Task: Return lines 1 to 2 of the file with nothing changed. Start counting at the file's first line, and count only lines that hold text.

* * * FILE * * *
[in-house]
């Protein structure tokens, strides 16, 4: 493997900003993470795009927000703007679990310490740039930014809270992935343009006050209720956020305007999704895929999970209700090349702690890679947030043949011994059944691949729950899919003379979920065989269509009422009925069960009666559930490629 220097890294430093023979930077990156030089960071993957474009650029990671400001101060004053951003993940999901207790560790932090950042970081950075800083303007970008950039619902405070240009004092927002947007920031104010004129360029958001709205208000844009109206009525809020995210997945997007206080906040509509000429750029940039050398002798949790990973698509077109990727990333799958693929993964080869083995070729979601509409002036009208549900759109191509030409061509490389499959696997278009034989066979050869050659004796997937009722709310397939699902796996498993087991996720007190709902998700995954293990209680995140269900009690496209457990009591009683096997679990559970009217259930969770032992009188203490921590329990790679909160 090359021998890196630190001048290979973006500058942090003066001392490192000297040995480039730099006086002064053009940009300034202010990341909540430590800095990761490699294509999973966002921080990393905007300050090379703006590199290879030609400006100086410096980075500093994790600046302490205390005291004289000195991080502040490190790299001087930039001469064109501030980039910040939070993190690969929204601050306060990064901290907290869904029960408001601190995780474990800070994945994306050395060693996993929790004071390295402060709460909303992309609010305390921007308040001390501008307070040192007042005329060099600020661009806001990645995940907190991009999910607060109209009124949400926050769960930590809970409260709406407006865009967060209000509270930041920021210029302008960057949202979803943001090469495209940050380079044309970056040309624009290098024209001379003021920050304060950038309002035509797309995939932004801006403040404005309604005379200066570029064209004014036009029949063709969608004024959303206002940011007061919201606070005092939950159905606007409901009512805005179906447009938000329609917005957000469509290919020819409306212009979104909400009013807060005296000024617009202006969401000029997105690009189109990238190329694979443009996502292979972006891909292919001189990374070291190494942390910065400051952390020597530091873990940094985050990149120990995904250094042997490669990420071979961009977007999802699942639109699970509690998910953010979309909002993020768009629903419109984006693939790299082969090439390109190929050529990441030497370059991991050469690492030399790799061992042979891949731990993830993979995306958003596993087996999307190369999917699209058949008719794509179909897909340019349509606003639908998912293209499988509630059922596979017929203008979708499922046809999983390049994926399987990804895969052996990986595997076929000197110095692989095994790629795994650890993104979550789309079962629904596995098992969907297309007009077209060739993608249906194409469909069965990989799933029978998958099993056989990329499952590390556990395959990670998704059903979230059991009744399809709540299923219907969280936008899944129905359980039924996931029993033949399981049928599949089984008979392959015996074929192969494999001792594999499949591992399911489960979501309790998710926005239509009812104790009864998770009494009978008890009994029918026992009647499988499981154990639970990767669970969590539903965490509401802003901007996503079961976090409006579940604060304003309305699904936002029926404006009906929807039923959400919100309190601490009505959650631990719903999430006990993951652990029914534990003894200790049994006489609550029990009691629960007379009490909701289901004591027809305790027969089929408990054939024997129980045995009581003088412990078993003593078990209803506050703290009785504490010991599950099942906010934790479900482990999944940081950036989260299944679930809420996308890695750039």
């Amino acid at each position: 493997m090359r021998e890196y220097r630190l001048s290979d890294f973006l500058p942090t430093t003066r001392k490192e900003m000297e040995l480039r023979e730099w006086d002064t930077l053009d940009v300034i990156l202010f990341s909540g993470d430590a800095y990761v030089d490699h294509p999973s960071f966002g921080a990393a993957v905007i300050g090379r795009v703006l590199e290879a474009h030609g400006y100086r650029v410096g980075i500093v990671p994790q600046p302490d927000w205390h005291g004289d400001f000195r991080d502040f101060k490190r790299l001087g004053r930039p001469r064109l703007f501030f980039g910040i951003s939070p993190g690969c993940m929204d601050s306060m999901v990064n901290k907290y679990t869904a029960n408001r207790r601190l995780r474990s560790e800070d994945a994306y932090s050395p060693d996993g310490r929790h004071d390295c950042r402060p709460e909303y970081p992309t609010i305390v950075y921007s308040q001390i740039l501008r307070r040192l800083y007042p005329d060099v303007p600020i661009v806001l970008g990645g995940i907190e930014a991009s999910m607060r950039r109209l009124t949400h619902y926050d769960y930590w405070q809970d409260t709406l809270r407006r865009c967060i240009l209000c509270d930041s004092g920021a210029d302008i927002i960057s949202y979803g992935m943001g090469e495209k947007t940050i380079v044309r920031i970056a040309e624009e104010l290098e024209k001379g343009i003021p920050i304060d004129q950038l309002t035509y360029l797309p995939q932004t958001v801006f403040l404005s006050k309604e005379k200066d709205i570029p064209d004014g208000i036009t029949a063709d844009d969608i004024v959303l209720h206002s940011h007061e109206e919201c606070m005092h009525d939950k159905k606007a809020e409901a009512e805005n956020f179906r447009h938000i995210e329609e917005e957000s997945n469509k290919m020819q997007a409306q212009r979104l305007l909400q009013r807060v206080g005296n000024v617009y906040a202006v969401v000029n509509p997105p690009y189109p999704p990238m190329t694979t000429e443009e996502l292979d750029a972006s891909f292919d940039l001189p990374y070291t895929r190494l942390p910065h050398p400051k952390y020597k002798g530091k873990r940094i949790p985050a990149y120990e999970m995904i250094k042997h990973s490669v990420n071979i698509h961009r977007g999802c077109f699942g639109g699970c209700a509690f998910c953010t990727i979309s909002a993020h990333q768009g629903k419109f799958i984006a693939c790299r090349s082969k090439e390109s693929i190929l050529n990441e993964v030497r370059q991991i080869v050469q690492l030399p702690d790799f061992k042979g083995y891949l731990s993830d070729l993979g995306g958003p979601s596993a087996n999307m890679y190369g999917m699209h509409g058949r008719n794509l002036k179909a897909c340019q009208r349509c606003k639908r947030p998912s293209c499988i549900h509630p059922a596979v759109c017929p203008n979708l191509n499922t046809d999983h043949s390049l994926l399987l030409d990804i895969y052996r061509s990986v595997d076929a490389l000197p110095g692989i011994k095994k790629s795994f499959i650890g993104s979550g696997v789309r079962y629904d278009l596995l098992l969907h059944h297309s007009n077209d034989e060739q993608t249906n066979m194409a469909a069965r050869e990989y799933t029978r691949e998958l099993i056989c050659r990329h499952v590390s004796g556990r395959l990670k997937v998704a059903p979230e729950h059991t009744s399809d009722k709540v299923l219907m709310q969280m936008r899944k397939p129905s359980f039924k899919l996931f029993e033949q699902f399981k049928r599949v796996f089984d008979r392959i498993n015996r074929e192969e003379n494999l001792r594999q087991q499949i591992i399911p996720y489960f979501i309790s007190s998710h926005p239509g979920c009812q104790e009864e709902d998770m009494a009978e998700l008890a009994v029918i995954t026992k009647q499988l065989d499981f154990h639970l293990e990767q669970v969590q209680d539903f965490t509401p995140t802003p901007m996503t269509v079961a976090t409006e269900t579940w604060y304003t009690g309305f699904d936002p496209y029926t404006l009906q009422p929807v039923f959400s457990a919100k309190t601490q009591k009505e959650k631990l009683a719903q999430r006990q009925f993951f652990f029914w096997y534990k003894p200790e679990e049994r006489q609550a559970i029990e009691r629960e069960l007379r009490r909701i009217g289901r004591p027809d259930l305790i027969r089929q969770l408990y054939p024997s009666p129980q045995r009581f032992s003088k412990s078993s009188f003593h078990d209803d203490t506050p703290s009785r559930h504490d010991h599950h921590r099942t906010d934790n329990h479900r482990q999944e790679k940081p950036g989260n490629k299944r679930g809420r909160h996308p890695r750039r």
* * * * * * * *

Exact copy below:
[in-house]
């Protein structure tokens, strides 16, 4: 493997900003993470795009927000703007679990310490740039930014809270992935343009006050209720956020305007999704895929999970209700090349702690890679947030043949011994059944691949729950899919003379979920065989269509009422009925069960009666559930490629 220097890294430093023979930077990156030089960071993957474009650029990671400001101060004053951003993940999901207790560790932090950042970081950075800083303007970008950039619902405070240009004092927002947007920031104010004129360029958001709205208000844009109206009525809020995210997945997007206080906040509509000429750029940039050398002798949790990973698509077109990727990333799958693929993964080869083995070729979601509409002036009208549900759109191509030409061509490389499959696997278009034989066979050869050659004796997937009722709310397939699902796996498993087991996720007190709902998700995954293990209680995140269900009690496209457990009591009683096997679990559970009217259930969770032992009188203490921590329990790679909160 090359021998890196630190001048290979973006500058942090003066001392490192000297040995480039730099006086002064053009940009300034202010990341909540430590800095990761490699294509999973966002921080990393905007300050090379703006590199290879030609400006100086410096980075500093994790600046302490205390005291004289000195991080502040490190790299001087930039001469064109501030980039910040939070993190690969929204601050306060990064901290907290869904029960408001601190995780474990800070994945994306050395060693996993929790004071390295402060709460909303992309609010305390921007308040001390501008307070040192007042005329060099600020661009806001990645995940907190991009999910607060109209009124949400926050769960930590809970409260709406407006865009967060209000509270930041920021210029302008960057949202979803943001090469495209940050380079044309970056040309624009290098024209001379003021920050304060950038309002035509797309995939932004801006403040404005309604005379200066570029064209004014036009029949063709969608004024959303206002940011007061919201606070005092939950159905606007409901009512805005179906447009938000329609917005957000469509290919020819409306212009979104909400009013807060005296000024617009202006969401000029997105690009189109990238190329694979443009996502292979972006891909292919001189990374070291190494942390910065400051952390020597530091873990940094985050990149120990995904250094042997490669990420071979961009977007999802699942639109699970509690998910953010979309909002993020768009629903419109984006693939790299082969090439390109190929050529990441030497370059991991050469690492030399790799061992042979891949731990993830993979995306958003596993087996999307190369999917699209058949008719794509179909897909340019349509606003639908998912293209499988509630059922596979017929203008979708499922046809999983390049994926399987990804895969052996990986595997076929000197110095692989095994790629795994650890993104979550789309079962629904596995098992969907297309007009077209060739993608249906194409469909069965990989799933029978998958099993056989990329499952590390556990395959990670998704059903979230059991009744399809709540299923219907969280936008899944129905359980039924996931029993033949399981049928599949089984008979392959015996074929192969494999001792594999499949591992399911489960979501309790998710926005239509009812104790009864998770009494009978008890009994029918026992009647499988499981154990639970990767669970969590539903965490509401802003901007996503079961976090409006579940604060304003309305699904936002029926404006009906929807039923959400919100309190601490009505959650631990719903999430006990993951652990029914534990003894200790049994006489609550029990009691629960007379009490909701289901004591027809305790027969089929408990054939024997129980045995009581003088412990078993003593078990209803506050703290009785504490010991599950099942906010934790479900482990999944940081950036989260299944679930809420996308890695750039």